Jacob was left alone and a man wrestled with him until the break of dawn. When he perceived that he could not overcome him, he struck him in the socket of his hip; so Jacob’s hip socket was dislocated as he wrestled with him. (Breishis 32:25)… The sun shone for him as he passed Penuel and he was limping on his hip. (Breishis 32:33)
The sun shone for him: For whom doesn’t it shine? For him it shone to heal him but for others it shone for the light. (Midrash)
The question stands. “For whom does the sun not shine?” Better yet, “For whom does the sun shine?”
In his introduction to the Talmud, the Rambam explains how to approach a Talmudic homily. The example he chooses is from Tractate Brochos 8A, “The Holy One Blessed be He has nothing in this world but the four cubits of Jewish Law.” Can it be true? “What about before the giving of the Torah? What about other sciences and branches of knowledge?” He explains that the world, like any object of human craft is made purposefully, and therefore serves some meaningful end. The human mind sits atop the peak of the pyramid of life. The prime function of the mind is not merely to meet material means but “to form accurate abstract concepts and to know realities as they are.” Although the world requires practical functions, still the whole of creation serves or enables those whose efforts lead them to actualize their uniquely human or G-dly potential. Therefore some giant building may find its fulfillment and purpose when even after hundreds of years that man for whom the world was made worthy came to rest in its shade.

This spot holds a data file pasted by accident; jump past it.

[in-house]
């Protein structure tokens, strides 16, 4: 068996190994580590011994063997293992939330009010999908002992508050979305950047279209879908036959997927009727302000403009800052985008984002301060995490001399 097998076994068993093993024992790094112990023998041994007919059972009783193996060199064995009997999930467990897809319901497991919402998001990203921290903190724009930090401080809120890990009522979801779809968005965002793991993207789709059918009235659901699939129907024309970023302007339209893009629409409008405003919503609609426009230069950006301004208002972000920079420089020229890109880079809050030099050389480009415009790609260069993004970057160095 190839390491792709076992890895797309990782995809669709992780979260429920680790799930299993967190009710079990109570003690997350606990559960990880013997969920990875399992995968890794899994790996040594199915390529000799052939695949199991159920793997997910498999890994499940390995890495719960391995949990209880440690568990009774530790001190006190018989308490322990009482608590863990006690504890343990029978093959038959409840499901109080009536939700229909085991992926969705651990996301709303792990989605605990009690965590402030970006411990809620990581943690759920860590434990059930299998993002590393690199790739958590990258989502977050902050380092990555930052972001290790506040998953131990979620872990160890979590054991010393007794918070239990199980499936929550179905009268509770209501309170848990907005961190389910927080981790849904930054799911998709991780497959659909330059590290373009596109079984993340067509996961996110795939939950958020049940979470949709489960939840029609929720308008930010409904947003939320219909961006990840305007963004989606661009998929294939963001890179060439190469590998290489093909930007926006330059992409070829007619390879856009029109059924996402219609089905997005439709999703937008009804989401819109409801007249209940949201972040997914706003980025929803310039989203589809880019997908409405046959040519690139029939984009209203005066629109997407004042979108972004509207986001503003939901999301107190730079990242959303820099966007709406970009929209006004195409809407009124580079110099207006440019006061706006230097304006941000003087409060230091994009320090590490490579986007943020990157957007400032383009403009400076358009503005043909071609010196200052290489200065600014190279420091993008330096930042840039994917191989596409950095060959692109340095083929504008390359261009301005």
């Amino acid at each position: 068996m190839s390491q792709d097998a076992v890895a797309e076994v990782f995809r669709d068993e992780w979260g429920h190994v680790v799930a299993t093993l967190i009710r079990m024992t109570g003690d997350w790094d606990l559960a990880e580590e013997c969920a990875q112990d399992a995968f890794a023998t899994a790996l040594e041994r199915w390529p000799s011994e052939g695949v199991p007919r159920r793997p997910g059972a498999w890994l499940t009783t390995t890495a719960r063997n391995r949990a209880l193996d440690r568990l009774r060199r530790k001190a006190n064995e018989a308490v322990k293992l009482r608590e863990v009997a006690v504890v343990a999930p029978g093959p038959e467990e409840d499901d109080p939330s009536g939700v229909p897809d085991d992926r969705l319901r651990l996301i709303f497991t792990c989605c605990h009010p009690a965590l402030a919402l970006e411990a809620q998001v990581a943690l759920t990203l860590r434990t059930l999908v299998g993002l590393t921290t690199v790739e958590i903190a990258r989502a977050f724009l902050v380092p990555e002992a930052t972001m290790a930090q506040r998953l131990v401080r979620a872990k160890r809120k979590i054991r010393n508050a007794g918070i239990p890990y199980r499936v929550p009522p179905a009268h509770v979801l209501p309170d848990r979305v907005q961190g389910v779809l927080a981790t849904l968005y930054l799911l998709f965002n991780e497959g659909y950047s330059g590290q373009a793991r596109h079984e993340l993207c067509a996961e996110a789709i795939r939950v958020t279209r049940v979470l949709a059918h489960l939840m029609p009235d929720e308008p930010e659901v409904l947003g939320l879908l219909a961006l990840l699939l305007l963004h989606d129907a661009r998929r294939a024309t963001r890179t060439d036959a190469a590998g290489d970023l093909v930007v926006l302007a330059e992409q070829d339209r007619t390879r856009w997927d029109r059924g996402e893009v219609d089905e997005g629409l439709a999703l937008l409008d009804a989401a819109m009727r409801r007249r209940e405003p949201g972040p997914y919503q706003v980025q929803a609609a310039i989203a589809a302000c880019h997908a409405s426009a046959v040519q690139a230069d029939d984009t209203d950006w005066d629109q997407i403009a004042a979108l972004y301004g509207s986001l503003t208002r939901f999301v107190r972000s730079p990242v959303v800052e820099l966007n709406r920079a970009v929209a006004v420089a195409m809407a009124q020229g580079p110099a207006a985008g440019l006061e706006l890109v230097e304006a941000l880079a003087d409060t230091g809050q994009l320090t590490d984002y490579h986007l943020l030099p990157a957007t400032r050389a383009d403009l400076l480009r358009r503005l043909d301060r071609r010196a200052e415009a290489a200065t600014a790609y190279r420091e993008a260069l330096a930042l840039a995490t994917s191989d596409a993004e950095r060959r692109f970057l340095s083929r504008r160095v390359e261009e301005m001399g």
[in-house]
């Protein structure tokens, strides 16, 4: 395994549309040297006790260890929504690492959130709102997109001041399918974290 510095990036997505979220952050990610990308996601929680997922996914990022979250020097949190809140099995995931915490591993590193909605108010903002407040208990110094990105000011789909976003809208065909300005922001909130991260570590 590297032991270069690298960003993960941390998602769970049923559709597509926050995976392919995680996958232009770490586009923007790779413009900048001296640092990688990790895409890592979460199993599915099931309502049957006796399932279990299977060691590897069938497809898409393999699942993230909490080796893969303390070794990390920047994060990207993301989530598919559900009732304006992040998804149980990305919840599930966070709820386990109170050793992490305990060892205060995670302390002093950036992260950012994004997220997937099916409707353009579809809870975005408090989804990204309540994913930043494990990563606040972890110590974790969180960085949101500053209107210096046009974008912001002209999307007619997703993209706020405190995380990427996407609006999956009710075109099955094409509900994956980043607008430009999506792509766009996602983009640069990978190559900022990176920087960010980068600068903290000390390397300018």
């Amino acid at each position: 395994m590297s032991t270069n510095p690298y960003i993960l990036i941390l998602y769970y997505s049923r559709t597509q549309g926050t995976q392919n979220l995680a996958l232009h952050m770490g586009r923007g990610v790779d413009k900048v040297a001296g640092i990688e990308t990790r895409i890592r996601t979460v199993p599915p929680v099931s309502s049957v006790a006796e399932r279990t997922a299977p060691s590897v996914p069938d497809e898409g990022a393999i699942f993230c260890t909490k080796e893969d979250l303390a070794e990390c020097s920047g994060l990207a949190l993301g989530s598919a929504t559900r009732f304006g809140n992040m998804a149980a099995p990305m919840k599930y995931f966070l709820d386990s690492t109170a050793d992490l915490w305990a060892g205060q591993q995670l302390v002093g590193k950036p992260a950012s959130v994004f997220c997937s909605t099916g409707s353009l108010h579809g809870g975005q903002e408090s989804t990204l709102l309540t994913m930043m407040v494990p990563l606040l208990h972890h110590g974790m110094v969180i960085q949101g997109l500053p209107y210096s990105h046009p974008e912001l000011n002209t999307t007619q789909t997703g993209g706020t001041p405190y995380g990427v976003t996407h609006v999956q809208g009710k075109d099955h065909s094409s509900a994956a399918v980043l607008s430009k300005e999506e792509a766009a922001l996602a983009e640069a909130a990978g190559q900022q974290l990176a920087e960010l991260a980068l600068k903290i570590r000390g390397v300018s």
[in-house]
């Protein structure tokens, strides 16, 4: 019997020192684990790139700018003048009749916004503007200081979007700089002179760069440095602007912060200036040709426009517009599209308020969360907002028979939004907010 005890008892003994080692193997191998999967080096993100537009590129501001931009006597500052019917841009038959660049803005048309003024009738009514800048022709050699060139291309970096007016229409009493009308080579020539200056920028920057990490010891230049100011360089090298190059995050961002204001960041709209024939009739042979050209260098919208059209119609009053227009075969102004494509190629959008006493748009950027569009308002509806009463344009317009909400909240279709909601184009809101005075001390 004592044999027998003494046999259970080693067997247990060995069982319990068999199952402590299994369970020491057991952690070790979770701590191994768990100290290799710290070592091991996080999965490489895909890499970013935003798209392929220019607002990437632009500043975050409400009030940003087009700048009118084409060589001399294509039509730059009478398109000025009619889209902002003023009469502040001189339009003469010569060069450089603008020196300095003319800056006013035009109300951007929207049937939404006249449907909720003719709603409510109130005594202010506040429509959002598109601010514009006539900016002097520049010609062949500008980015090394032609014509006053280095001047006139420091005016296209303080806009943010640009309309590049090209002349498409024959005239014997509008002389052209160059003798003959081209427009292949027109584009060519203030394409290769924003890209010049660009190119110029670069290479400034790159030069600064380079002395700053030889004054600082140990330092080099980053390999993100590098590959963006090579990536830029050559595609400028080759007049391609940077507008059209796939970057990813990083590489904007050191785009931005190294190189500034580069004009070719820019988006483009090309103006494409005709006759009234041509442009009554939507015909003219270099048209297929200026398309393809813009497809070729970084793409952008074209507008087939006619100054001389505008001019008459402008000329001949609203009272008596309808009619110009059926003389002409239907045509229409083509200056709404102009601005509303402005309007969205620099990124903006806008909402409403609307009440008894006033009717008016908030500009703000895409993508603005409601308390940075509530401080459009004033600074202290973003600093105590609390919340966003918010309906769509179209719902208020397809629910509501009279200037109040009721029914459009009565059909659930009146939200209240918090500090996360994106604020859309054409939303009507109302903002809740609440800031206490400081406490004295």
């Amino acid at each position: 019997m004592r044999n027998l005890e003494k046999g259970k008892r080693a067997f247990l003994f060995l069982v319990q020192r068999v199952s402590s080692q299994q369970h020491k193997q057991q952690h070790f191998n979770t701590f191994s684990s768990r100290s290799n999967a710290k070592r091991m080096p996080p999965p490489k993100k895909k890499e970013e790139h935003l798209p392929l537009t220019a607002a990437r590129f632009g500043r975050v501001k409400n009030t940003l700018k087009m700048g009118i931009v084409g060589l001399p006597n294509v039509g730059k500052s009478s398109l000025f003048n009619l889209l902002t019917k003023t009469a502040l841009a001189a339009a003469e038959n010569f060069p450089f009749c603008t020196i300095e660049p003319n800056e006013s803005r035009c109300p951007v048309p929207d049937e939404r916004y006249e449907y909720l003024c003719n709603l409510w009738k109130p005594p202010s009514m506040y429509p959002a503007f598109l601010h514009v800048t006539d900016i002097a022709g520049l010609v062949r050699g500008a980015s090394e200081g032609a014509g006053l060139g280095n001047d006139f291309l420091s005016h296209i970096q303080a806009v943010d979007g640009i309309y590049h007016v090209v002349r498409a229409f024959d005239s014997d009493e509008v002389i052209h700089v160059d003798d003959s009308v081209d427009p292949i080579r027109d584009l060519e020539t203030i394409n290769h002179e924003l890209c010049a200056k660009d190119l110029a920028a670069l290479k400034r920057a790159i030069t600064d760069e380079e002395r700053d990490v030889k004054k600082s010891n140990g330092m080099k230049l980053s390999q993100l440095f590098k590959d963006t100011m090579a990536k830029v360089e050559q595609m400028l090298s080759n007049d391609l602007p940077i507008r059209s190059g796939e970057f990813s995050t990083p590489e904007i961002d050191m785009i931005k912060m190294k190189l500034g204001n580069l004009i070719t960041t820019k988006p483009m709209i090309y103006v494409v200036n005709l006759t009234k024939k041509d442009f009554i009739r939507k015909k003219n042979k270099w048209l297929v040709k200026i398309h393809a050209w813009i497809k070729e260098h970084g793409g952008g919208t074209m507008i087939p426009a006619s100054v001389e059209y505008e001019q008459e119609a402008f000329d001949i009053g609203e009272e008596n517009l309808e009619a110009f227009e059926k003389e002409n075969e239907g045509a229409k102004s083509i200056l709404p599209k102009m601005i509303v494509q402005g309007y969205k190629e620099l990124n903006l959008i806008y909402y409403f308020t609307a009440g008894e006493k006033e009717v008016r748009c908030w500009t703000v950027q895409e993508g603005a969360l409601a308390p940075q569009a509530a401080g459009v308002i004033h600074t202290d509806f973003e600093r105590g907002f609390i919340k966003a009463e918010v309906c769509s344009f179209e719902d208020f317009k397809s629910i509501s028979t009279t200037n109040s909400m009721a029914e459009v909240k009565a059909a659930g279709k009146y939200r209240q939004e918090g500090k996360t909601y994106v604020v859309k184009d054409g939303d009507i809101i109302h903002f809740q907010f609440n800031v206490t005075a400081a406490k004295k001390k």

Describing the human condition, Moshe Chaim Luzatto writes in the Path of the Just, “The Holy One Blessed be He has put man in a place where the factors which draw him further from the Blessed One are many… Resultantly, man is in truth placed in the midst of a raging battle…If he is valorous and victorious on all sides, he will be the “Whole Man”, who will succeed in uniting himself with his Creator, and he will leave the corridor to enter the palace, to bask in the glow of the light of life. To the extent that he has subdued his evil inclination and his desires, and withdrawn from those factors which draw him further from the good, and exerted himself to become united with it, to that extent he will attain it and rejoice in it.”
It is an established principle that the patriarchs, as it were, walked in wet cement. What they experienced made a lasting impression. Jacob’s struggle all night was not just his own. It was a foreshadowing of what would be over the course of a protracted exile. As morning approached the battle intensified. Jacob is injured but he continues to continue. He makes it; he survives till the break of dawn.
About this subject of the sun shining for Jacob, the Opter Rav wrote, “Also, just as when Israel is in exile, “limping on his hip”, they are guaranteed that the sun will shine for them foreboding success in the future.” The Klausenberger Rebbe is quoted as having said, “The biggest miracle is the one that we, the survivors of the Holocaust, after all we witnessed and lived through, still have faith in the Almighty G-d, may His name be blessed. This, my friends, is the miracle of miracles, the greatest miracle ever to have taken place.” An uncle of my wife, that survived seven concentration camps, said at his grandson’s Bar Mitzvah about the experience of World War II, “We lost all the battles but we won the war.”
So it is that Jacob and the Children of Israel have been embattled for centuries. Although injured so often we have managed to limp toward the goal-line of human history graced with a heavenly spotlight especially trained upon our struggles within the four cubits we occupy. Text Copyright © 2004 by Rabbi Label Lam and Torah.org.